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Soto v. Super. Ct. (CA4/2 E081902 5/29/24) CalSTRS | Statutory Reimbursement of Disability Benefits

By May 29, 2024June 24th, 2024Uncategorized

Arasely Soto was injured during a routine medical procedure and had to retire from her job as a public school teacher.  She sued her medical providers for medical malpractice and also sought disability retirement benefits from the California State Teachers’ Retirement System (CalSTRS).  She and her husband, Raul Soto, settled with several of the medical malpractice defendants.  (We occasionally refer to the Sotos by their first names for the sake of clarity.  No disrespect is intended.)

CalSTRS brought this action against the Sotos, seeking to enforce its right to subrogation or reimbursement.  The complaint alleges that CalSTRS is entitled to be reimbursed for Arasely’s disability benefits from her settlement with the malpractice defendants.  CalSTRS moved for summary adjudication on its declaratory relief cause of action, and the Sotos moved for summary judgment.  In connection with both motions, the Sotos argued that Civil Code section 3333.1 bars any subrogation claim that CalSTRS would have asserted against the malpractice defendants.  (Unlabeled statutory citations are to this code.)  Subdivision (a) of section 3333.1 “authorizes a defendant in a medical malpractice action to introduce evidence of a variety of ‘collateral source’ benefits—including health insurance, disability insurance or worker’s compensation benefits.  Apparently, the Legislature’s assumption was that the trier of fact would take the plaintiff’s receipt of such benefits into account by reducing damages.”  (Barme v. Wood (1984) 37 Cal.3d 174, 179 (Barme).)  Subdivision (b) of the statute “provides, in turn, that ‘[n]o source of collateral benefits introduced pursuant to subdivision (a) shall recover any amount against the plaintiff nor shall it be subrogated to the rights of a plaintiff against a defendant.’”  (Barme, at pp. 179-180.)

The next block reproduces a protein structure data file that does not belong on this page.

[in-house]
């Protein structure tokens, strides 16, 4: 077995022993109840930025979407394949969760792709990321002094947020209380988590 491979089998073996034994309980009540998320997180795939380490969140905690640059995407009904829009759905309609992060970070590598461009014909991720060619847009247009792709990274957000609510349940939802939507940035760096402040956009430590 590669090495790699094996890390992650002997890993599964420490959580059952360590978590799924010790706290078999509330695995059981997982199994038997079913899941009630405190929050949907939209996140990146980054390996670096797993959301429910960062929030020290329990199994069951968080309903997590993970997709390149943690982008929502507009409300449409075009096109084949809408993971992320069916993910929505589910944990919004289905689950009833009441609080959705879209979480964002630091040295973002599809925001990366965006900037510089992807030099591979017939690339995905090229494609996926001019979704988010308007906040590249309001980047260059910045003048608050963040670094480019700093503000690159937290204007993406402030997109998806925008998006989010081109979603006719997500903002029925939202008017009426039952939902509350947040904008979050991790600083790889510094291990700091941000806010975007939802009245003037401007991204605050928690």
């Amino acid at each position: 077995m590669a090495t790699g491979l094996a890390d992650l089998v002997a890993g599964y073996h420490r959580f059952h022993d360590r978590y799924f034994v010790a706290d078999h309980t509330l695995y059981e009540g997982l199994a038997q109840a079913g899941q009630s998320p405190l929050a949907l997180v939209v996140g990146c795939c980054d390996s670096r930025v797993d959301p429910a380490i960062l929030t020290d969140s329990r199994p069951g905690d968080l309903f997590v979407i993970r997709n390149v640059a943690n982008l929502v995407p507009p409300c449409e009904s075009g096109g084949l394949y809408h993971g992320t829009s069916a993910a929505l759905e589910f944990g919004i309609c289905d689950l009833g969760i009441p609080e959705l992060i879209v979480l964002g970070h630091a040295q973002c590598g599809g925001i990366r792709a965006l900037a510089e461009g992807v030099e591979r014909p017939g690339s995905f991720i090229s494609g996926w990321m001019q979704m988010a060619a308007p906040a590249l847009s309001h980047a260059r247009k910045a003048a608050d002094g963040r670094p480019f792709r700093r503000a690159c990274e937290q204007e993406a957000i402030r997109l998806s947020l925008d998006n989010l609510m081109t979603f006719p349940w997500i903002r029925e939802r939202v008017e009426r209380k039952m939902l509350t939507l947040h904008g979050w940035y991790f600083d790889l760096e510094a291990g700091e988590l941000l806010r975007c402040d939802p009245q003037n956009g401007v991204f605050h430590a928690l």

The trial court granted CalSTRS’s motion and denied the Sotos’ motion.  The court concluded that CalSTRS was entitled to seek reimbursement from the Sotos and rejected the Sotos’ section 3333.1 defense.

The Sotos filed this petition for writ of mandate asking us to vacate the trial court’s orders.  They argue that CalSTRS cannot assert a statutory reimbursement claim against them and that any equitable claim is barred by section 3333.1.  In opposition, CalSTRS argues that (1) it has a statutory reimbursement claim against the Sotos, (2) as a matter of law section 3333.1 does not apply to its claim, and (3) in the alternative, even if section 3333.1 could apply in principle, there is no evidence to support application of section 3333.1 in this case.

We agree with CalSTRS’s first and third points:  CalSTRS has a statutory reimbursement claim against the Sotos, and the evidence in this case does not support application of section 3333.1 to bar CalSTRS’s claim.  We accordingly express no opinion on the parties’ legal arguments concerning the applicability of section 3333.1 in general.  Because the Sotos’ section 3333.1 defense is factually unsupported, we deny the writ petition.